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Software RAID to Hardware RAID without data loss?


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#1 pcarey

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Posted 22 August 2013 - 05:54 PM

Is it possible to change from a 3GB/s SATA II Intel ICH10R software RAID1 setup on my ASUS P6X58D Premium motherboard to a 6GB/s SATA III LSI SAS9211-8i hardware RAID controller with the same type of RAID1 setup in the same MOBO without losing any data? MY OS is Windows 7 Home Premium SP1 64-bit.

The two drives in my current software RAID1 array are 500GB SATA II Seagate Barracudas and I'm thinking of buying a couple of 1TB SATA III Seagate Constellation ES.3 Enterprise drives to replace the Barracudas as they're 3-4 years old now, but re-installing everything on the new drives is something I absolutely DON'T want to do.

I was successful a year or so ago in installing AHCI/RAID1 using the integrated Intel ICH10R controller on this system long after Windows 7 x64 was first installed in the non-RAID IDE mode without losing anything. I've heard people say that's not possible. Took me most of a day to iron everything out and I can't say it was fun, but it's been working fine ever since.

I'm sure I've seen instructions recently in a RAID controller manual about how to install the card in an existing Windows installation, but of course I haven't been able to find it again. It was probably an LSI or Dell PERC manual (actually about the same thing).

Has anyone had any success in preserving the data on a primary drive while going from software RAID1 to hardware RAID1? Any suggestions would be appreciated.

ASUS P6X58D Premium LGA1366 motherboard
Intel i7 930 @ 3.2GHz Quad-Core Hyper-Threading
12GB DDR-3 1333 PC3-1066 Triple-Channel RAM @1178MHz
Two Seagate Constellation ES.3 1TB SATA III HDD on ICH10R RAID 1
Seagate Barracuda 7200.12 500GB SATA II external HDD in Vantec eSATA case
nVidia GeForce GT240 1GB 128-bit GDDR5 PCI-Express 2.0 x16
ASUS DVD-E616A2 DVD-ROM
ASUS CRW-5232AX CD-R/RW
Optiarc AD-7200S SATA DVD+R/RW DL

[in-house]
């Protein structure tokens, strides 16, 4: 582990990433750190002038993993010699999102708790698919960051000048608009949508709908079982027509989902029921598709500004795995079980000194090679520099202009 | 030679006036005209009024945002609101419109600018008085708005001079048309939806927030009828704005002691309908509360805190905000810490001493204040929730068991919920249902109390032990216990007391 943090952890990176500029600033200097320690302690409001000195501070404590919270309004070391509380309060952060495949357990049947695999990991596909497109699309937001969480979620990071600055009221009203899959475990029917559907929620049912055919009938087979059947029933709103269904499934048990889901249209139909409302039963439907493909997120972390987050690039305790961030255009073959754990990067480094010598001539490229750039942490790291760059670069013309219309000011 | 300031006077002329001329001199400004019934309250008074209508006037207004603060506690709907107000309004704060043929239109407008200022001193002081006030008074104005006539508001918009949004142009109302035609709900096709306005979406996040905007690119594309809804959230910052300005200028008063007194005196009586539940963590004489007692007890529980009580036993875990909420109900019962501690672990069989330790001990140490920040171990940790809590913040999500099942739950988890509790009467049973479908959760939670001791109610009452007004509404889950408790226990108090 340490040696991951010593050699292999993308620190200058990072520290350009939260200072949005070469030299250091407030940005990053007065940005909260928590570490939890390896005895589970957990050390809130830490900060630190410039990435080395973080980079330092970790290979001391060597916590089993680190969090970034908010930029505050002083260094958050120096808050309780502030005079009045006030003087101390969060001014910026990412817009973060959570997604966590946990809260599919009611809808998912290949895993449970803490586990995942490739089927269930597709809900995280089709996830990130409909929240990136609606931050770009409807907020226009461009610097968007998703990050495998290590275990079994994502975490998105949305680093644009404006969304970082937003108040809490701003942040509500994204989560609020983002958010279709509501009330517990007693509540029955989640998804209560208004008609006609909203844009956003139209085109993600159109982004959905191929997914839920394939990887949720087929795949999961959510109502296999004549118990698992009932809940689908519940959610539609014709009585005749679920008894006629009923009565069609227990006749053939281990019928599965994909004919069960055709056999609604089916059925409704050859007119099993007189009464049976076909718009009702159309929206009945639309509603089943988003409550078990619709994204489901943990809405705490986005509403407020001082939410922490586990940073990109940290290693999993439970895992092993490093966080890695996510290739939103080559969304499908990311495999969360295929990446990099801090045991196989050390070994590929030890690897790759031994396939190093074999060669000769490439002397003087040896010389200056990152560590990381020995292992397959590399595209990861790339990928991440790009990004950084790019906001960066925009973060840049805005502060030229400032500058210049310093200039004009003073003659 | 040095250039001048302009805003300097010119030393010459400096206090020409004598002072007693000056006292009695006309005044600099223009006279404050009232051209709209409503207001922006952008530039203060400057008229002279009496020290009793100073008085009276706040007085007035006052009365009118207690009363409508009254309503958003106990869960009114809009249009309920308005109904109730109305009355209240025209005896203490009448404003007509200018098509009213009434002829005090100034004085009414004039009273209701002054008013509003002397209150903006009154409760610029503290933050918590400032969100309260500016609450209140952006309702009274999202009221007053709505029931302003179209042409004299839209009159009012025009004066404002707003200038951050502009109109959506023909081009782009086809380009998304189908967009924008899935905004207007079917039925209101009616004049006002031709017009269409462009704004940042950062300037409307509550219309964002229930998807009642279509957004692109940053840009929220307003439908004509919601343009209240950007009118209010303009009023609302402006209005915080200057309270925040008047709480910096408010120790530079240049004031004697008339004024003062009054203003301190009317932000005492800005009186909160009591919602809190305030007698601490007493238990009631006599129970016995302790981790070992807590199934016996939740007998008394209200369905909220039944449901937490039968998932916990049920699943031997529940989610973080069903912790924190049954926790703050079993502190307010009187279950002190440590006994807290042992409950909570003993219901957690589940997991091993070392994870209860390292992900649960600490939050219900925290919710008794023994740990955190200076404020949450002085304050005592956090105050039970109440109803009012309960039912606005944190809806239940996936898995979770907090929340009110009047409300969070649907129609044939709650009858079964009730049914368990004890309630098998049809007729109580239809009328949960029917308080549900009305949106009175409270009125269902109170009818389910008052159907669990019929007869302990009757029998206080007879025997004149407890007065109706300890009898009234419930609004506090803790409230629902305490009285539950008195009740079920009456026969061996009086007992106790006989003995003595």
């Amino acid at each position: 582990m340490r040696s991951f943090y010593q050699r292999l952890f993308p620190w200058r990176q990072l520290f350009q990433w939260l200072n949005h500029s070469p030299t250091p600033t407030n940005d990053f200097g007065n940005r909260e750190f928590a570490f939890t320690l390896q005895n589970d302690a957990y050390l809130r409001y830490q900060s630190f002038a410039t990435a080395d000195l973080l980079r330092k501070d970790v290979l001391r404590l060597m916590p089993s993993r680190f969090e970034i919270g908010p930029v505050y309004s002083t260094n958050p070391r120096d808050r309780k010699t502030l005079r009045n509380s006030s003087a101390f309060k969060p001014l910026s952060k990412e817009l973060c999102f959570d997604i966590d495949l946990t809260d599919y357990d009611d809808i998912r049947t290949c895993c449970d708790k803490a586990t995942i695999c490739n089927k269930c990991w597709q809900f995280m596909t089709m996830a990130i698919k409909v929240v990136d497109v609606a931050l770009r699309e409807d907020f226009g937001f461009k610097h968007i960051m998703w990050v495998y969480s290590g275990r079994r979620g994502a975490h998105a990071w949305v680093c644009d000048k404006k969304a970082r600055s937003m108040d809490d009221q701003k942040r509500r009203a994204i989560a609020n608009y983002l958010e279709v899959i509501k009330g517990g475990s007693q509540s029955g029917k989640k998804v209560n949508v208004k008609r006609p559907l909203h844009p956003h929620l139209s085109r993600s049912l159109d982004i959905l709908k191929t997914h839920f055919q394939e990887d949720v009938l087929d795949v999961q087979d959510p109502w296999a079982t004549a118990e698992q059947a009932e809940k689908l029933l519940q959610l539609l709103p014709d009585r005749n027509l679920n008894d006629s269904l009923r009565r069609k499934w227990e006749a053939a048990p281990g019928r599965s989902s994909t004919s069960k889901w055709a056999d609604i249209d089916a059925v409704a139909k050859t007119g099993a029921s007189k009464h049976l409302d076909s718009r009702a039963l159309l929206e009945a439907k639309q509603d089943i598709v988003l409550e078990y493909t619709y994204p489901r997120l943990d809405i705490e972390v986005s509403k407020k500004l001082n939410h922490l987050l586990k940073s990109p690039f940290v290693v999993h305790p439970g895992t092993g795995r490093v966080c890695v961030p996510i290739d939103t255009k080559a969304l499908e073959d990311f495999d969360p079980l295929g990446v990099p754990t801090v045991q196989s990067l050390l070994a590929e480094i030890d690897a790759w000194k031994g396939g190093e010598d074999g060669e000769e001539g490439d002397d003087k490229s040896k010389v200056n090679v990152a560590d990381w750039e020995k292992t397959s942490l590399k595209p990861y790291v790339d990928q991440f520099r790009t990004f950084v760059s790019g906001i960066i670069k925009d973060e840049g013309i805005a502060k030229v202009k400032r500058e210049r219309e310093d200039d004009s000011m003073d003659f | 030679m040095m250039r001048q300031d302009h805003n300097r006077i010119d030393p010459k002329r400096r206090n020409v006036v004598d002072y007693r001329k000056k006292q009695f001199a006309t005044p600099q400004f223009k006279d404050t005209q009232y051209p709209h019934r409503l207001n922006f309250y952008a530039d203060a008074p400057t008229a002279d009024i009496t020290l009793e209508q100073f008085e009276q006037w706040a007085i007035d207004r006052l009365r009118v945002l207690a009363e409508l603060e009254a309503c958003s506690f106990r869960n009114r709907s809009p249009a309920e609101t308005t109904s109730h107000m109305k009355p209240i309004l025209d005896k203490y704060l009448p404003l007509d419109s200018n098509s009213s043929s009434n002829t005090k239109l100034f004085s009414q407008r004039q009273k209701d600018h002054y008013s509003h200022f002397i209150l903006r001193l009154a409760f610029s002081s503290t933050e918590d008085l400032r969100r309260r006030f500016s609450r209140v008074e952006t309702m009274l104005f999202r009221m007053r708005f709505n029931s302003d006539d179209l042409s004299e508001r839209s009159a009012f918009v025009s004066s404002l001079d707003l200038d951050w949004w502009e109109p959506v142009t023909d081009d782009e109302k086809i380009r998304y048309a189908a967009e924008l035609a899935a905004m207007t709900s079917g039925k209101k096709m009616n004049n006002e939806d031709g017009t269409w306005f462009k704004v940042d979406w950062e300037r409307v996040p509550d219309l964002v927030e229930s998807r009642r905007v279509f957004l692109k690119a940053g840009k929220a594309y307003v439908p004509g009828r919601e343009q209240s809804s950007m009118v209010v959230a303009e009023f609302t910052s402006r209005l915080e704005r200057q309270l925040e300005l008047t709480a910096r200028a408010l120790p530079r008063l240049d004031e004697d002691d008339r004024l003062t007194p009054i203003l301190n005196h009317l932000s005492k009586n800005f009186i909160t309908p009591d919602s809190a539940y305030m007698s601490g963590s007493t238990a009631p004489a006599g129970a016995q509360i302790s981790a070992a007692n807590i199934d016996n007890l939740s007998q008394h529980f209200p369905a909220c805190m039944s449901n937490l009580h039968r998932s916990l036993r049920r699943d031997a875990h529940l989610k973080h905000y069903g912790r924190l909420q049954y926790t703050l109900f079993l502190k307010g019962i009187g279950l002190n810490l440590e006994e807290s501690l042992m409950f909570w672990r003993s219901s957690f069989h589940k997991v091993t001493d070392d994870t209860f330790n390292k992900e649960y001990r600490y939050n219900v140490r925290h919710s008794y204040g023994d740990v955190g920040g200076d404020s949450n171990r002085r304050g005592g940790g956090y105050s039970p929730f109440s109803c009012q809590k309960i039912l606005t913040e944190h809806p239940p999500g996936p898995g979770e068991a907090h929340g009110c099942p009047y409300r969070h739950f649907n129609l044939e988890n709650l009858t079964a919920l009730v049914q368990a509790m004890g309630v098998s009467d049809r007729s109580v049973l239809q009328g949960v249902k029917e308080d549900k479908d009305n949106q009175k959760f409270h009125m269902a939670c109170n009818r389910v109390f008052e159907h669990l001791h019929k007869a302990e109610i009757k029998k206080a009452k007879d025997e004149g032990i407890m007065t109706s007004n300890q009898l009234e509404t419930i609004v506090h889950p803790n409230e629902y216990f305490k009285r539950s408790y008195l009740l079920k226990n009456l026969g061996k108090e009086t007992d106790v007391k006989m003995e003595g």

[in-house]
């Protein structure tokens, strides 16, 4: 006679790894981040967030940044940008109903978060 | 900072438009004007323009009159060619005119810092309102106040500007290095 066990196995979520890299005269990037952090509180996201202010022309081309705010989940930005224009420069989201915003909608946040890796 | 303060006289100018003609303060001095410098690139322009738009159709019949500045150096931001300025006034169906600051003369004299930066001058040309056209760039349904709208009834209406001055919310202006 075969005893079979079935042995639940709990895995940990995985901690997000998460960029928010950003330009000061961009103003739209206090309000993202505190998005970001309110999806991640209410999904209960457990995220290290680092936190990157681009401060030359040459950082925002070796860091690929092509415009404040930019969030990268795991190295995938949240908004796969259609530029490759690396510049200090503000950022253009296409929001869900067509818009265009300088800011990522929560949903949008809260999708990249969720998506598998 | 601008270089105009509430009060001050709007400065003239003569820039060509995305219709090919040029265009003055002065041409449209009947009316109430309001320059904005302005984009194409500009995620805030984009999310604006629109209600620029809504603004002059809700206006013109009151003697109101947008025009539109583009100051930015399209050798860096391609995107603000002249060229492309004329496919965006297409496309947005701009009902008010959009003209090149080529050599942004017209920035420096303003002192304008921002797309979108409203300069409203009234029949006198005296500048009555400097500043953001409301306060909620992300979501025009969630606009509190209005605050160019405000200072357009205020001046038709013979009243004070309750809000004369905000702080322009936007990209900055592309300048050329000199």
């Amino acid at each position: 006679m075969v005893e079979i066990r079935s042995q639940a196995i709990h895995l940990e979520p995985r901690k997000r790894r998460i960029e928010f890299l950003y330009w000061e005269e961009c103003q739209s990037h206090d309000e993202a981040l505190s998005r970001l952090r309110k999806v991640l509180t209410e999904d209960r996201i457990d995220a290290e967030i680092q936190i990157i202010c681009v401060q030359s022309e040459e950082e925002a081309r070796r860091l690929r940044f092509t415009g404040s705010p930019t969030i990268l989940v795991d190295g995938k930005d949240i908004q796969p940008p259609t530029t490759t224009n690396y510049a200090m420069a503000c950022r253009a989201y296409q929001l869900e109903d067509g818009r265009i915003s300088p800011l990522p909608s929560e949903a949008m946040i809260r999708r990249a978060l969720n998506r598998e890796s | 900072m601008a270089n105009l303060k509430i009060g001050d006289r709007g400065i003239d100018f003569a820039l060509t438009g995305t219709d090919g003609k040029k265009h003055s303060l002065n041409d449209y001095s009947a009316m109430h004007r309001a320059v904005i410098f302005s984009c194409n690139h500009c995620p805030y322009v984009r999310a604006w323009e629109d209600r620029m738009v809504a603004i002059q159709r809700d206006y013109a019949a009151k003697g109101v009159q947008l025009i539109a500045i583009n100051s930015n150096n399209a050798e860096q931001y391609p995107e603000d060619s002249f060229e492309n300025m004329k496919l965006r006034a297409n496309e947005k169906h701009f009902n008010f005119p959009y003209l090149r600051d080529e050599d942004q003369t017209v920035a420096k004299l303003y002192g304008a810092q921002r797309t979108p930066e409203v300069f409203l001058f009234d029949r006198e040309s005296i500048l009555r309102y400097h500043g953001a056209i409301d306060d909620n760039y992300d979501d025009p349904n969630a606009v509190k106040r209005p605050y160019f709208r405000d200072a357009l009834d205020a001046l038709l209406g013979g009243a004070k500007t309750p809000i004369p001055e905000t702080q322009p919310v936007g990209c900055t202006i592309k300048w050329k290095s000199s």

External Pioneer DVR-217DBK SATA DVD+R/RW DL
Windows 7 Home Premium SP1 64-bit

#2 continuum

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Posted 22 August 2013 - 09:35 PM

Most RAID controllers have to properly mark drives and then initialize the volume, so I'm not sure it is possible to do so without losing all data.

However, you may be able to create a system image to another drive, then restore the image to your hardware RAID after you slipstream (or maybe repair install) the drivers for the new RAID controller in.

Unfortunately while the AHCI/RAID/IDE is just a controller mode change on the same controller (so the driver monkeying you did is possible, just tedious), an entirely different controller is likely to be substantially more difficult if it is even possible at all. (skipping VolumeSet initialization after creating the RAIDset (speaking in Areca terminology, at least, is how you recover from a failed drive and force a rebuild in some failure circumstances, but given you are coming from an entirely different controller here this might not work at all...)

#3 pcarey

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Posted 23 August 2013 - 10:15 AM

Most RAID controllers have to properly mark drives and then initialize the volume, so I'm not sure it is possible to do so without losing all data.

However, you may be able to create a system image to another drive, then restore the image to your hardware RAID after you slipstream (or maybe repair install) the drivers for the new RAID controller in.

Unfortunately while the AHCI/RAID/IDE is just a controller mode change on the same controller (so the driver monkeying you did is possible, just tedious), an entirely different controller is likely to be substantially more difficult if it is even possible at all. (skipping VolumeSet initialization after creating the RAIDset (speaking in Areca terminology, at least, is how you recover from a failed drive and force a rebuild in some failure circumstances, but given you are coming from an entirely different controller here this might not work at all...)